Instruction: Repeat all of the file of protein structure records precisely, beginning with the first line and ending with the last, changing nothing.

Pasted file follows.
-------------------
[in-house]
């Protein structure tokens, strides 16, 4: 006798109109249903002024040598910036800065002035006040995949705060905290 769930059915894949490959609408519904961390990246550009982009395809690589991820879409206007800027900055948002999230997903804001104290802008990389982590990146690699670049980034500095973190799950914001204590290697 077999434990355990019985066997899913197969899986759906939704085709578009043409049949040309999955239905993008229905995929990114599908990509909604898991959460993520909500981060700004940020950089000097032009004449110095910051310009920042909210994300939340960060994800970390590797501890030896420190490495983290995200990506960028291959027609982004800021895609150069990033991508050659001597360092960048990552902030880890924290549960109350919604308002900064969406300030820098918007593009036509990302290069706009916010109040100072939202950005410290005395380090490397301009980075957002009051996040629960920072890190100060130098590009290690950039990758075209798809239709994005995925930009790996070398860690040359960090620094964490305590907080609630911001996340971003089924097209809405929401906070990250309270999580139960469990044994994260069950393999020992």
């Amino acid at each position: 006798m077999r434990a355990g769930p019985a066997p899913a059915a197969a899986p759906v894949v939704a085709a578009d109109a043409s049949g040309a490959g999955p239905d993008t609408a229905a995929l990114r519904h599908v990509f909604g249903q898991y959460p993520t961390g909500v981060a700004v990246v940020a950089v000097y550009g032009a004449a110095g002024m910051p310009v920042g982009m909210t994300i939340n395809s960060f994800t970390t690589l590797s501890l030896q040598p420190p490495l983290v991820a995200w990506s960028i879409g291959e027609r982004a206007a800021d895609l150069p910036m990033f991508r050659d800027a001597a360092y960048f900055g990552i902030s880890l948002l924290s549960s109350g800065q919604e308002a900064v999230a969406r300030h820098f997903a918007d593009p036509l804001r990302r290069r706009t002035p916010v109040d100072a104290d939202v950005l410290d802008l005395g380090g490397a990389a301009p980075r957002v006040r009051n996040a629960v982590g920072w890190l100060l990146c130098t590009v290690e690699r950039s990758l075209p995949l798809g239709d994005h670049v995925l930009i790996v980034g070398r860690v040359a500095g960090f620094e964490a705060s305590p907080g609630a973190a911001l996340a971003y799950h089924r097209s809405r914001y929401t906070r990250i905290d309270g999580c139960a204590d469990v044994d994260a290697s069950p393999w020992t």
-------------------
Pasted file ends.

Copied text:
[in-house]
């Protein structure tokens, strides 16, 4: 006798109109249903002024040598910036800065002035006040995949705060905290 769930059915894949490959609408519904961390990246550009982009395809690589991820879409206007800027900055948002999230997903804001104290802008990389982590990146690699670049980034500095973190799950914001204590290697 077999434990355990019985066997899913197969899986759906939704085709578009043409049949040309999955239905993008229905995929990114599908990509909604898991959460993520909500981060700004940020950089000097032009004449110095910051310009920042909210994300939340960060994800970390590797501890030896420190490495983290995200990506960028291959027609982004800021895609150069990033991508050659001597360092960048990552902030880890924290549960109350919604308002900064969406300030820098918007593009036509990302290069706009916010109040100072939202950005410290005395380090490397301009980075957002009051996040629960920072890190100060130098590009290690950039990758075209798809239709994005995925930009790996070398860690040359960090620094964490305590907080609630911001996340971003089924097209809405929401906070990250309270999580139960469990044994994260069950393999020992």
């Amino acid at each position: 006798m077999r434990a355990g769930p019985a066997p899913a059915a197969a899986p759906v894949v939704a085709a578009d109109a043409s049949g040309a490959g999955p239905d993008t609408a229905a995929l990114r519904h599908v990509f909604g249903q898991y959460p993520t961390g909500v981060a700004v990246v940020a950089v000097y550009g032009a004449a110095g002024m910051p310009v920042g982009m909210t994300i939340n395809s960060f994800t970390t690589l590797s501890l030896q040598p420190p490495l983290v991820a995200w990506s960028i879409g291959e027609r982004a206007a800021d895609l150069p910036m990033f991508r050659d800027a001597a360092y960048f900055g990552i902030s880890l948002l924290s549960s109350g800065q919604e308002a900064v999230a969406r300030h820098f997903a918007d593009p036509l804001r990302r290069r706009t002035p916010v109040d100072a104290d939202v950005l410290d802008l005395g380090g490397a990389a301009p980075r957002v006040r009051n996040a629960v982590g920072w890190l100060l990146c130098t590009v290690e690699r950039s990758l075209p995949l798809g239709d994005h670049v995925l930009i790996v980034g070398r860690v040359a500095g960090f620094e964490a705060s305590p907080g609630a973190a911001l996340a971003y799950h089924r097209s809405r914001y929401t906070r990250i905290d309270g999580c139960a204590d469990v044994d994260a290697s069950p393999w020992t």